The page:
AHA Report Highlights Substantial Barriers to Provider Interoperability | Healthcare Informatics Magazine | Health IT | Information Technology Skip to content Skip to navigation

AHA Report Highlights Substantial Barriers to Provider Interoperability

October 12, 2015
by Heather Landi
| Reprints

While hospitals are investing more in health information technology (HIT), a lack of interoperability among electronic systems is among the most pressing issues facing healthcare stakeholders today, according to a recently released report from the American Hospital Association (AHA).

The report highlights the significant strides hospitals have made in recent years in the adoption of electronic health records (EHRs), as 75 percent of hospitals employ at least a basic EHR, up from only 9 percent in 2008. The AHA estimates that, between 2010 and 2013, hospitals spent $47 billion annually on HIT.

However, while many hospitals are able to use their current EHR for some information exchange activities that promote interoperability, such as finding, sending or receiving information, only 23 percent of hospitals can do all four information exchange activities (find, send, receive and use). And, only 40 percent of hospitals can use the information they receiving, meaning that the records are integrated into the hospital’s EHR without the need for manual data entry.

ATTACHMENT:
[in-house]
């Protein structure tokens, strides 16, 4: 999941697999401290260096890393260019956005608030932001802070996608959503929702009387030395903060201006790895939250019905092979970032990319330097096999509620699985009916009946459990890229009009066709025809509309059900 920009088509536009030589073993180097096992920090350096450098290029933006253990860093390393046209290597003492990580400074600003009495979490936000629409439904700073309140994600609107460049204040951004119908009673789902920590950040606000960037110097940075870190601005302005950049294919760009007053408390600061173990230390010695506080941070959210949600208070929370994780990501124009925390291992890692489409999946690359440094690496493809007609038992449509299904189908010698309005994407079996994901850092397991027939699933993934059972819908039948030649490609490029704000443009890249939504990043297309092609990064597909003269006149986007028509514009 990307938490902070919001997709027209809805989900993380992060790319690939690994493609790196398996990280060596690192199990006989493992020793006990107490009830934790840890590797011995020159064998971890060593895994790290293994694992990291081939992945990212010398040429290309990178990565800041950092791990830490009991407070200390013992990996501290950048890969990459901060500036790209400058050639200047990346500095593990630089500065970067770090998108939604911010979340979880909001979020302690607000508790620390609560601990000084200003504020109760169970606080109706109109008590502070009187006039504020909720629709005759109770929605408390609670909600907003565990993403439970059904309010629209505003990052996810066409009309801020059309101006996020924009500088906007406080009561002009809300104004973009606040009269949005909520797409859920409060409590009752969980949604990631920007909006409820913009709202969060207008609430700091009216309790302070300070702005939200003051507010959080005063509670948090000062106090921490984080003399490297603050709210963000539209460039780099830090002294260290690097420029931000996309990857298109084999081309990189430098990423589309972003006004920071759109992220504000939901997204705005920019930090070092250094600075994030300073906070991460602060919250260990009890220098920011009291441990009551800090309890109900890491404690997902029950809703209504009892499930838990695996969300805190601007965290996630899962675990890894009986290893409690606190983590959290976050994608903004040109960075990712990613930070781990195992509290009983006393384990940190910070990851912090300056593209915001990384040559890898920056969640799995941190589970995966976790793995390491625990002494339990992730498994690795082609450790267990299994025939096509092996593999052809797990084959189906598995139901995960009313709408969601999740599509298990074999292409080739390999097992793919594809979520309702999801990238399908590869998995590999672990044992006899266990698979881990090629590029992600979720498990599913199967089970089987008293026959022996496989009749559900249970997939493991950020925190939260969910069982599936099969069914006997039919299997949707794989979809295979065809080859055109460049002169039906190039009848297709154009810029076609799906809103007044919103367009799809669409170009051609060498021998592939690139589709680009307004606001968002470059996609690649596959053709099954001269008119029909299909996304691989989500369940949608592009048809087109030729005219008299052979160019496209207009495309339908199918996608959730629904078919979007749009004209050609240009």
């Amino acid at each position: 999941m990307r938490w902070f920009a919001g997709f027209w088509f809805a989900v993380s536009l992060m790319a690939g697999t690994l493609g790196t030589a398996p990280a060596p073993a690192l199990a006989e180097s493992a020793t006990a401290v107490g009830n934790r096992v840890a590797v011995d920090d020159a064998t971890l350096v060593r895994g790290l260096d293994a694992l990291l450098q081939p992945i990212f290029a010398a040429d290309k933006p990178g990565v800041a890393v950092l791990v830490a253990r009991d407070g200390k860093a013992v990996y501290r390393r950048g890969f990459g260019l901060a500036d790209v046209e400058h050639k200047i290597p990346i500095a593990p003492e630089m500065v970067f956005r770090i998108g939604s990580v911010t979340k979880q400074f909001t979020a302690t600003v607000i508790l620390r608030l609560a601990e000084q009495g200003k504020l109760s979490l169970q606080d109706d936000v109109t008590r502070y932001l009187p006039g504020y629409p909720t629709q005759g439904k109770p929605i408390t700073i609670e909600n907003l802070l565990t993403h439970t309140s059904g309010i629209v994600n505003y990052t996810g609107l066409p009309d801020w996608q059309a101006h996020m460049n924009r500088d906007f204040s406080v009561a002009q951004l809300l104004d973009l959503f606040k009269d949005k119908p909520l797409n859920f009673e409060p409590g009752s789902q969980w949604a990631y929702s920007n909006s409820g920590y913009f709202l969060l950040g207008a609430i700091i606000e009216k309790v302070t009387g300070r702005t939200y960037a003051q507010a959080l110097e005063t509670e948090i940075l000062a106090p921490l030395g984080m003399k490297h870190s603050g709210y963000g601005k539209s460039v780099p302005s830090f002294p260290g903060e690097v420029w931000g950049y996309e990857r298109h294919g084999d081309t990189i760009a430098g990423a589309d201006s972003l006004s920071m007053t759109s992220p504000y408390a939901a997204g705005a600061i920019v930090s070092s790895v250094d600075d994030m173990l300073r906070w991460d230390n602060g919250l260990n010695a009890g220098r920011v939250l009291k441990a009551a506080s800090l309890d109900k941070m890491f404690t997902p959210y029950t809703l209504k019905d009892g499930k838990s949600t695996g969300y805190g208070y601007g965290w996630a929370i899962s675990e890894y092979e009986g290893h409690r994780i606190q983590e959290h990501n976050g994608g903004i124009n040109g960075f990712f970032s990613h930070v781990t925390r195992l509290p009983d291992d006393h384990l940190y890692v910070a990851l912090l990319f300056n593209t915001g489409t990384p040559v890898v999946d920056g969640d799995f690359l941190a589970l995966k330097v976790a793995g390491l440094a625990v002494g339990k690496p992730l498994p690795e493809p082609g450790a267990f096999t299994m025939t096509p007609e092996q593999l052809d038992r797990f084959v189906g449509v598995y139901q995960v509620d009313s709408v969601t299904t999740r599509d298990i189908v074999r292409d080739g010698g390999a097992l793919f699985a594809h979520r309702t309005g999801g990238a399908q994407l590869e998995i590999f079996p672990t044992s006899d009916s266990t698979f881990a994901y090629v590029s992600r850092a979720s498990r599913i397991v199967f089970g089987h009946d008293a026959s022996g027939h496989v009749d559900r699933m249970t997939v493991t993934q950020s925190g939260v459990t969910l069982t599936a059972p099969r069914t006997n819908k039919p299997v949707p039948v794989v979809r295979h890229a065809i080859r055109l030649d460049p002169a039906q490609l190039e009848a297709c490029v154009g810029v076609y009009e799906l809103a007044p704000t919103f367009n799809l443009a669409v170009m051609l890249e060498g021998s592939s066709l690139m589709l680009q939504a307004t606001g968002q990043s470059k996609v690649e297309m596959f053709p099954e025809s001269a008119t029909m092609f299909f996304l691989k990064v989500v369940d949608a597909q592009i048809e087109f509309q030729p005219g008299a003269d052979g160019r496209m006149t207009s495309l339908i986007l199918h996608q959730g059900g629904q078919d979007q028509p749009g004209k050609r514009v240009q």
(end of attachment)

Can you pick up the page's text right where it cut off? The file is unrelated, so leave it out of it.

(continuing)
“EHRs have become a critical part of the infrastructure needed to improve care coordination, engage patients and improve public health. However, the nation is still a very long way from fully tying them together to help providers meaningfully use information at the point of care to help patients get better and save money. This lack of interoperability is costly to patients, taxpayers, hospitals and others,” according to the authors of the AHA report.

 The report cites a Premier, Inc. and eHealth Initiative survey of accountable care organizations (ACOs) in which 95 percent of organizations surveyed cited interoperability as a major obstacle to effectively using and meeting the potential of health IT.

The AHA report also says that the lack of interoperability across healthcare providers is a barrier to advancing patient engagement and it also impedes reporting of public health, quality and safety data.

Confronted with poor interoperability, hospitals typically build or license interfaces to import and export data from both internal and external sources, such as the hospital’s EHR, lab, admit/discharge/transfer, medical devices as well as outside labs. According to the AHA report, this means that a single hospital may employ a few dozen interfaces, while a large health system with many sites can employ hundreds or even thousands of interfaces.

“Truman Medical Centers, a two-hospital, 600- bed, not-for-profit health care system in Kan­sas City, Mo., has more than 55 connections to external organizations with which it must interface to transmit health data information, according to Mitzi Cardenas, senior vice president for Strategy, Business Development and Technology. Cardenas estimates that the average cost of an interface is $10,000 to $20,000,” wrote the authors of the report.